But Karna refuses to take this advice. He says that matters between the Pandavas and Kauravas have slid too far to be resolved with peace. ‘We are warriors, Grandsire,’ he says. ‘And we wish to fall on the battlefield like you have.’
Bhishma smiles resignedly, but finds it in his heart to bless Karna with all success.
During the War
Karna’s entry into the war coincides with the appointment of Drona as the commander of Duryodhana’s forces.
While the first ten days with Bhishma at the helm saw cautious, protracted fighting, Drona brings with him a streak of mercilessness that goes well with Karna’s fighting style.
Karna finds himself in a number of key situations in the war. Here are a few of them:
- He plays an important role in the killing of Abhimanyu, by breaking the bow of the son of Subhadra by shooting at him from behind.
- He kills Ghatotkacha during the battle at midnight by using the Vasava dart that Indra gave him.
- On four separate occasions, he wins battles against Yudhishthir, Bhima, Nakula and Sahadeva – but he spares their lives to honour his promise to Kunti.
On the flip side, he gets into an argument with Kripa, who seems to take on the mantle of ‘Karna-needler’ from Bhishma. This angers Ashwatthama, who gets into a war of words with Karna. The two heroes almost come to blows before being separated by Duryodhana.
Asking for Shalya
On the evening of the sixteenth day of battle, Karna tells Duryodhana that the only factor separating him from Arjuna was the quality of their respective charioteers. While Arjuna has Krishna, he, Karna, has some unnamed Suta manning his steeds.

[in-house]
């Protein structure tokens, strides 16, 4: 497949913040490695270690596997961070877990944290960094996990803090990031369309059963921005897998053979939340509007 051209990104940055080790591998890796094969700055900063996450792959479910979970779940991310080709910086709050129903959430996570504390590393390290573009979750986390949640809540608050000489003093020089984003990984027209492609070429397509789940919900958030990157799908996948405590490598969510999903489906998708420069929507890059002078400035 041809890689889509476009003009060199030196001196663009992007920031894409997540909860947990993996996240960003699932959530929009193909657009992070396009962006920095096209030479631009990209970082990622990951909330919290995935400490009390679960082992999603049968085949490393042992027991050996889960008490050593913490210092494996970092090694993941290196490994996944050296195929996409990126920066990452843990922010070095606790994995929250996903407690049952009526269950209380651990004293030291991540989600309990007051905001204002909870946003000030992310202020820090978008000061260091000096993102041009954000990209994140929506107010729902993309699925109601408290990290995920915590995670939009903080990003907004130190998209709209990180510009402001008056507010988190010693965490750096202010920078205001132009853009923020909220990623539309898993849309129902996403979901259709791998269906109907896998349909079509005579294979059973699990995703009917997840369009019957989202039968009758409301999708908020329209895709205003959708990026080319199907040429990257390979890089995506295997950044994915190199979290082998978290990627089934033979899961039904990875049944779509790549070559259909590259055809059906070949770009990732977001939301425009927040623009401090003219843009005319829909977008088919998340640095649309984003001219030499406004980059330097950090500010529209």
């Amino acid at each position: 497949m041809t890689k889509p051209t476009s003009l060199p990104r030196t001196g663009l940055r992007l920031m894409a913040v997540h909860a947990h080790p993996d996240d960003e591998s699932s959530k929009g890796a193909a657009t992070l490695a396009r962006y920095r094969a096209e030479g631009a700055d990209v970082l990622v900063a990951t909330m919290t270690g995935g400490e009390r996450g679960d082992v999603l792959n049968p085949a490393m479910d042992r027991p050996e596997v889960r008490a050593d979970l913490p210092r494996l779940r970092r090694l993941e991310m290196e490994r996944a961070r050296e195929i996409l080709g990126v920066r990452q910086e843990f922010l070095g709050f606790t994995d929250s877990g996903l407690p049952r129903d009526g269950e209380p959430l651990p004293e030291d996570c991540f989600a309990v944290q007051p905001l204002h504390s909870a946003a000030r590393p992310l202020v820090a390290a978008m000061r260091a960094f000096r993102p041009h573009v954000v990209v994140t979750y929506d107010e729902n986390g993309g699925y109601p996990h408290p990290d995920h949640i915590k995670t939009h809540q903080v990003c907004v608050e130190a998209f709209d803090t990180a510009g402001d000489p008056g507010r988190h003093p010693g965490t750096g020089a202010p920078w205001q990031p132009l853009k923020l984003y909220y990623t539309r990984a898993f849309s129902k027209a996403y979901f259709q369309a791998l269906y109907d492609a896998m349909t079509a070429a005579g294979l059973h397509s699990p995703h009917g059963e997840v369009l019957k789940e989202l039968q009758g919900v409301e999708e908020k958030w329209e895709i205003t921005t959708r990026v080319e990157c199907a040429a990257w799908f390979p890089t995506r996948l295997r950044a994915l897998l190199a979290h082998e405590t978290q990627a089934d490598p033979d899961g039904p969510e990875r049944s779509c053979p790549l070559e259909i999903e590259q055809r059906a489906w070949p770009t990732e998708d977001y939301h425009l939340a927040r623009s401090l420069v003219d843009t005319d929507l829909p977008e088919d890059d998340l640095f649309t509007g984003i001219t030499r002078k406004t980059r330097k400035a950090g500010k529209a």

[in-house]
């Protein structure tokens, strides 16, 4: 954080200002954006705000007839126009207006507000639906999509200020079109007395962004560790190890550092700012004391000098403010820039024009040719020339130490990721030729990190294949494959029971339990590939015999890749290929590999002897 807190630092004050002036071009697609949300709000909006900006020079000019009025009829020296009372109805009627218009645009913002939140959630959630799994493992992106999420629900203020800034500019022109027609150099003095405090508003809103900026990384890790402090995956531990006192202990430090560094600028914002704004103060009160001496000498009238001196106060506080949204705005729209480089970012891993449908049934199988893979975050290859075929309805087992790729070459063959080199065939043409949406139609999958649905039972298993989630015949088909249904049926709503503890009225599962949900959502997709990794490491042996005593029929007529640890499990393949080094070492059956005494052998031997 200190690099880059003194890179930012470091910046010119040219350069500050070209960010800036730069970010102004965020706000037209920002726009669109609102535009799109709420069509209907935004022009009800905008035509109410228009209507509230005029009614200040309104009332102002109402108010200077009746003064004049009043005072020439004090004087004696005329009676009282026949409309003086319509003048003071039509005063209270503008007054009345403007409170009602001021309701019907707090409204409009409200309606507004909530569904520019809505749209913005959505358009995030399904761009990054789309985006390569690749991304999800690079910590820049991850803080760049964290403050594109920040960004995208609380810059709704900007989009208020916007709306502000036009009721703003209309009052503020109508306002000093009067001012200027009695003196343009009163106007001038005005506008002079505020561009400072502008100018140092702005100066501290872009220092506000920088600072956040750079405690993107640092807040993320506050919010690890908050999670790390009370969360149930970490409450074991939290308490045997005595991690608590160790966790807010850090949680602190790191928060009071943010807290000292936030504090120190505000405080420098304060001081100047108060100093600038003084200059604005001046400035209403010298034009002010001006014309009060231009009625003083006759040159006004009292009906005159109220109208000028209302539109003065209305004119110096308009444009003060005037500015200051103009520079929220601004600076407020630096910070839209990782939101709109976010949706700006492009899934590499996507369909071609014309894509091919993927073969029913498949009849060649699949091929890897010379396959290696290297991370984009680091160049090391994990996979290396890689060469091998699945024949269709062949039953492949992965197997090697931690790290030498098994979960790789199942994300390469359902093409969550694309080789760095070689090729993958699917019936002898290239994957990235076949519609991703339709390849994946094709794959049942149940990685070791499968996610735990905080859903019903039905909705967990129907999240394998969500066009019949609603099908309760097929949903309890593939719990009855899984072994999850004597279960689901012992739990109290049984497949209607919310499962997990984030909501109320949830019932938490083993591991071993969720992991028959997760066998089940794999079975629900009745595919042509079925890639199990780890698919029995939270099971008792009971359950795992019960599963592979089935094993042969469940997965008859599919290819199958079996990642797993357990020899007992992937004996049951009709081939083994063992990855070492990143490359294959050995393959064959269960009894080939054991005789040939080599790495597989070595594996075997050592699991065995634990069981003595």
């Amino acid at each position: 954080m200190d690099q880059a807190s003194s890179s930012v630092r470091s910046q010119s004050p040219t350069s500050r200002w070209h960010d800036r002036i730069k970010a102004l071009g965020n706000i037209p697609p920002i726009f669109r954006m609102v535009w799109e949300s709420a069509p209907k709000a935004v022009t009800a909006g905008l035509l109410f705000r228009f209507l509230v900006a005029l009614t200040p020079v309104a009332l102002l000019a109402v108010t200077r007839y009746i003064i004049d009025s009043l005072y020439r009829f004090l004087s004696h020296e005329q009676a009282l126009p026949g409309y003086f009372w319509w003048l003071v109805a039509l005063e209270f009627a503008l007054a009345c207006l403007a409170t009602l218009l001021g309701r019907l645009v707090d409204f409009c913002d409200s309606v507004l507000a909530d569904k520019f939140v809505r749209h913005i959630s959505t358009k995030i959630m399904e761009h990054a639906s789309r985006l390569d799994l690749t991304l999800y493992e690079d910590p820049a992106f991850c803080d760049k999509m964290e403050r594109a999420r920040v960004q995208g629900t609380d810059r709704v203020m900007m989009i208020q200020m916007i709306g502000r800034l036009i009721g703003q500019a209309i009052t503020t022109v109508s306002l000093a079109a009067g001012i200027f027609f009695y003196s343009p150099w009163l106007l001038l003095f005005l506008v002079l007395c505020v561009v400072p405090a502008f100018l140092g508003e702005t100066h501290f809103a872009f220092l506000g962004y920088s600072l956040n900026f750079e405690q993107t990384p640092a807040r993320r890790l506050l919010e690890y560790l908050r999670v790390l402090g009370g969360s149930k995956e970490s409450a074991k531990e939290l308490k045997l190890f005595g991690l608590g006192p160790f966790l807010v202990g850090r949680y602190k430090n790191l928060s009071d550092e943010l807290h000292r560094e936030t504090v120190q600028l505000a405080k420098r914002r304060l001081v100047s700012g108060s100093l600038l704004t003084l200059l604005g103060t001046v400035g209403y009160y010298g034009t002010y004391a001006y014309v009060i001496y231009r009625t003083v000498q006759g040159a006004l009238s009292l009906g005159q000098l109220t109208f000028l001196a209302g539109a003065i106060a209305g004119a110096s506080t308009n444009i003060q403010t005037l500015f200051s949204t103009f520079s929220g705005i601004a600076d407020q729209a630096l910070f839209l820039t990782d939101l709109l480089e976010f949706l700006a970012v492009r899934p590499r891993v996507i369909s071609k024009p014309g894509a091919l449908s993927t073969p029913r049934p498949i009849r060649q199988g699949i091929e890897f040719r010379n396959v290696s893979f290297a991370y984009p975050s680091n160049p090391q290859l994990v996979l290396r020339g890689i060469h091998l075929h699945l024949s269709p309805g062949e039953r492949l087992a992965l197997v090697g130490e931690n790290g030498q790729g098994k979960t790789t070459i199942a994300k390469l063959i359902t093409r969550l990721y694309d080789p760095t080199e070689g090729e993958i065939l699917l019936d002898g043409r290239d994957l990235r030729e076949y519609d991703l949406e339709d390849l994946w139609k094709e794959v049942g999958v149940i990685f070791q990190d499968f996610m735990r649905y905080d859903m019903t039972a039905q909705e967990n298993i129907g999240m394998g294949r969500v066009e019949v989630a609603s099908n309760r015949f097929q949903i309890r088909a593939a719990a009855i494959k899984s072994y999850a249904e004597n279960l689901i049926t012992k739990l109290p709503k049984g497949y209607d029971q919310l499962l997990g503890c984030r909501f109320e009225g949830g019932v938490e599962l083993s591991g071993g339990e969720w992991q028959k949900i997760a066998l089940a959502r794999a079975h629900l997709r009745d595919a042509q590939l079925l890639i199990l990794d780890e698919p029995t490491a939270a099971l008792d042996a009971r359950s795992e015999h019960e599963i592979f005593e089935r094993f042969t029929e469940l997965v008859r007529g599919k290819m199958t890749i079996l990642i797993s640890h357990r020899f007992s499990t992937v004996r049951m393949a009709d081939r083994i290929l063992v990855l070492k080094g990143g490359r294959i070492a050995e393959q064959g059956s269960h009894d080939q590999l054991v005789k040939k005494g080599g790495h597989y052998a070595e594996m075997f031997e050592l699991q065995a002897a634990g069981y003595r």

‘If only you can persuade Shalya to drive my vehicle tomorrow, O King,’ he says, ‘I shall become Arjuna’s equal.’
Whether Karna truly believes this or whether he is merely posturing for Duryodhana’s benefit is touch to discern. But if we take these words at face value, we have to ask: what of the day Arjuna defeated you in the garb of Brihannala, with Uttara Kumara as charioteer?
Duryodhana, of course, does not ask his friend this question. Even if he had, Karna would probably have said, ‘Arjuna was fighting to defend his master’s kingdom, O King, while we were merely looking to steal some cattle. The stakes are different now.’
In any case, Duryodhana gets Shalya to perform the role of charioteer for Karna on the eighteenth day.
But if Karna hopes that Shalya will be to him what Krishna is to Arjuna, he is to be severely disappointed. While Krishna guides, mentors, provokes, advises and helps Arjuna, all Shalya does is to taunt and discourage Karna.
By the end of the seventeenth day, Karna is wishing that he had fought with his regular charioteer.
The Final Battle
Despite the years of anticipation built around the final Arjuna-Krishna battle, it ends up being quite one-sided when it happens.